Fitness Boxing 2: Rhythm & Exercise review

by on December 11, 2020
Reviewed On
Release Date

November 17, 2020


Nintendo managed to get the majority of the country moving this year thanks to Ring Fit Adventure, and being stuck at home without the gyms being open gave us instant access to a fun workout. It allowed people to train whilst playing video games, and whether you’re not the fitness guru you wish you could be, using the ring peripheral to exercise gave many of us an opportunity to stay healthy during a difficult time. Fitness Boxing 2: Rhythm & Exercise isn’t in the same league as Ring Fit Adventure, but it does offer plenty of options to help your fitness levels regardless of weight or experience.

Thank God I didn’t have to do a video to go with this review. Let’s be honest, nobody wants to see my sweaty body bouncing around on screen. As much of a painful realisation I had whilst playing showed exactly how unfit I actually am, Fitness Boxing 2 did a great job of helping me to find my rhythm and take part in regular sessions every day. It’s simple in its execution, but it gets the blood pumping, and with various settings to make sure you find the perfect workout, there’re a lot of positives to be found.

The actual act of performing in these workouts is simple enough. Once you’ve attached your Joycons to your wrists and got in the correct position (posture is key), you’re ready to start throwing your punches in time to the beat. Some workouts require you to throw simple straights and jabs, and others need you to connect with an uppercut. Two bars appear on screen, and as the punch icon fills the hitbox, you need to move the relevant hand with the correct punch to earn a Perfect hit.

It’s not particularly difficult to make sure you’re getting perfect hits, but I sometimes had issues with the responsiveness of the punches. I felt I was moving my arm at the right time, but the game had other ideas. There’s a certain knack to each punch, and once you start to play through the different workouts, you’ll start to grasp how each one should be completed. If you’re playing on Expert, expect a flurry of different prompts to be thrown at you, leaving you sweating from every orifice and craving that sweet, sweet oxygen. It’s tough, but the reward of feeling better in yourself is certainly worth it in the end.

Once you’ve gone through the basic tutorial with Janice, your first instructor, you can enter your details to help work out how many calories you’re likely to burn as well as your BMI. Daily Workout lets you complete a workout aimed at different parts of your body, and how intense the training will be. Once you’ve completed it, you’re given your feedback, including an estimated amount of calories burned, and how many punches were thrown successfully. As the days move on, the training becomes more advanced, but you’re never thrown in at the deep end. Free training is more customisable, as you can pick the intensity level and music to listen to (more on that later), and what type of punching you want to incorporate into your training.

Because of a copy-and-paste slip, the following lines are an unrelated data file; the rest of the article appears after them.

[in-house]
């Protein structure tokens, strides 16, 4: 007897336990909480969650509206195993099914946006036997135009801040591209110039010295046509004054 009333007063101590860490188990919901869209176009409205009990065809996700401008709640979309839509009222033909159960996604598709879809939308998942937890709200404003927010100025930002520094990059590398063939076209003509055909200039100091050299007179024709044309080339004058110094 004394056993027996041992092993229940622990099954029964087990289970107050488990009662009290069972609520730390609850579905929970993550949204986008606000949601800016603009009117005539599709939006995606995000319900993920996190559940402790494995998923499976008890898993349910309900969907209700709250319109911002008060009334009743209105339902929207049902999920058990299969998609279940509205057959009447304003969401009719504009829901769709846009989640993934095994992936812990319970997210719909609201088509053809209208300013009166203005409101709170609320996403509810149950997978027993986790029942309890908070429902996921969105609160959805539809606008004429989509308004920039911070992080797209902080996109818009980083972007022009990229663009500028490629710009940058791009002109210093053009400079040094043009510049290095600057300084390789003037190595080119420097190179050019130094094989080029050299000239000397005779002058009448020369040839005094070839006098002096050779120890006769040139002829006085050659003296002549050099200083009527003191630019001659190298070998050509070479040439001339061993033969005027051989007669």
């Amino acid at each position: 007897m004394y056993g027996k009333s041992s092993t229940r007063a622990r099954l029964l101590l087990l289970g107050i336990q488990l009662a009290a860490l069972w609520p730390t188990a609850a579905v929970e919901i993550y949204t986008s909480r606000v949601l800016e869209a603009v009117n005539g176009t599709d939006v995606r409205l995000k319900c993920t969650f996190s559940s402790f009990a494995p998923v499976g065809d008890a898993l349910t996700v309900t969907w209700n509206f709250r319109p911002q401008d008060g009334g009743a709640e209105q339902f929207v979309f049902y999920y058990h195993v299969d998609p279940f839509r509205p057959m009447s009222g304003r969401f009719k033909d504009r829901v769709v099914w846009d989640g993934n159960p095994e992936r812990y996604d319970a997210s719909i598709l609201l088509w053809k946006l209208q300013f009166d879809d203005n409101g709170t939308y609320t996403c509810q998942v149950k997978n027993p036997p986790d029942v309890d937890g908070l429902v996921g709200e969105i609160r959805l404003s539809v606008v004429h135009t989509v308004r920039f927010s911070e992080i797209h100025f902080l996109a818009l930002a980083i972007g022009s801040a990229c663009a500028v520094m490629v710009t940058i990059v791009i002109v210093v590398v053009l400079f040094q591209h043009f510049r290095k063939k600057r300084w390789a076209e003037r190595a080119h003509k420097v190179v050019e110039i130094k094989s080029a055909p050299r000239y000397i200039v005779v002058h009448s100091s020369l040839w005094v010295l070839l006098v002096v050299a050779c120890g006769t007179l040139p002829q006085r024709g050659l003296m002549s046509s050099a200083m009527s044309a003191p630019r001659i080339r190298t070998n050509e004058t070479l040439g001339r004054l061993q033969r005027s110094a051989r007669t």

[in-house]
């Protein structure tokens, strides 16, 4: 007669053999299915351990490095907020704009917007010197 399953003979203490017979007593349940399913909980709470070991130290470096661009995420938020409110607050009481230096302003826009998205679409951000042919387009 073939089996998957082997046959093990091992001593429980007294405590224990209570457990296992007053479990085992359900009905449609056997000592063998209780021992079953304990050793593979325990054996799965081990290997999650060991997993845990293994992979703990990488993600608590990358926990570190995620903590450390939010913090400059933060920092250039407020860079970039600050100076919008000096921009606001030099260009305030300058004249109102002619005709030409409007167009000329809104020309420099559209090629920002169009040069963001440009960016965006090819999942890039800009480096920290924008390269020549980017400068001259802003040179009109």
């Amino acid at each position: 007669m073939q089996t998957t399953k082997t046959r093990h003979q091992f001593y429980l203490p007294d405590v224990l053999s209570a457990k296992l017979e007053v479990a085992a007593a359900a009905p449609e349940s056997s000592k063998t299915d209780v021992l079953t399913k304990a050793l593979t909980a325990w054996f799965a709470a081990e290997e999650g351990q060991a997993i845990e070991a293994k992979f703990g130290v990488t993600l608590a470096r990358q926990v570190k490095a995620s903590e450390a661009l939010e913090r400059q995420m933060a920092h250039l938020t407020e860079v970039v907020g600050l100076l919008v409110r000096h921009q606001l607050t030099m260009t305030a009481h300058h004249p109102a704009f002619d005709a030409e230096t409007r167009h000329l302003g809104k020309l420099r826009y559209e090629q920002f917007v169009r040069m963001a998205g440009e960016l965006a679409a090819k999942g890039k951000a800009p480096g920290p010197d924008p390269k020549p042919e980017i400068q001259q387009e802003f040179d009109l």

You can also switch between different instructors, and unlock new items of clothing to change their appearance by completing different achievements. Whilst girls like Janice and Lin are nice enough, I wanted an instructor with a little more pep and zing. Enter Bernado, a bulky bloke with some killer dreads. There are nine in total, all with their own personalities, so finding one that suits you is much easier now there’s an extended list of trainers to choose from.

The music is so bizarre, both in the types of songs you can choose from, and the way they sound. Due to the fact they are all MIDI versions, everyone would be better suited to your keyboard’s demo playlist from secondary school. They all sound exactly like they should, but none are particularly uplifting or motivational. Then there’s the mix of genres. I imagined myself punching in time to something more motivating than Y.M.C.A. by The Village People and Venus by Bananarama. It’s an eclectic mix, featuring the likes of One Direction, Ariana Grande, Bon Jovi, and Katy Perry, but there isn’t a single one of these tracks I would ever work out to.

Fitness Boxing 2: Rhythm & Exercise does its job in providing a mix of routines to get you up and out of your seat, offering various workouts and personal goals to achieve. The general presentation isn’t anything special, the responsiveness isn’t as tight as I’d hoped,  and the music featured does nothing to make me feel motivated whilst training, however, there’s still a solid fitness experience that’ll appeal to a lot of people who need that extra push over the Christmas period.


Welcoming to people of all skill and fitness levels
Rewards you for playing


Responsiveness isn't as tight as it should be
Music is pretty bad
Not much to do outside the Daily Workout and Free Training
Presentation isn't great

Editor Rating
Our Score


In Short

The general presentation isn't anything special, the responsiveness isn't as tight as I'd hoped,  and the music featured does nothing to make me feel motivated whilst training, however, there's still a solid fitness experience that'll appeal to a lot of people who need that extra push over the Christmas period.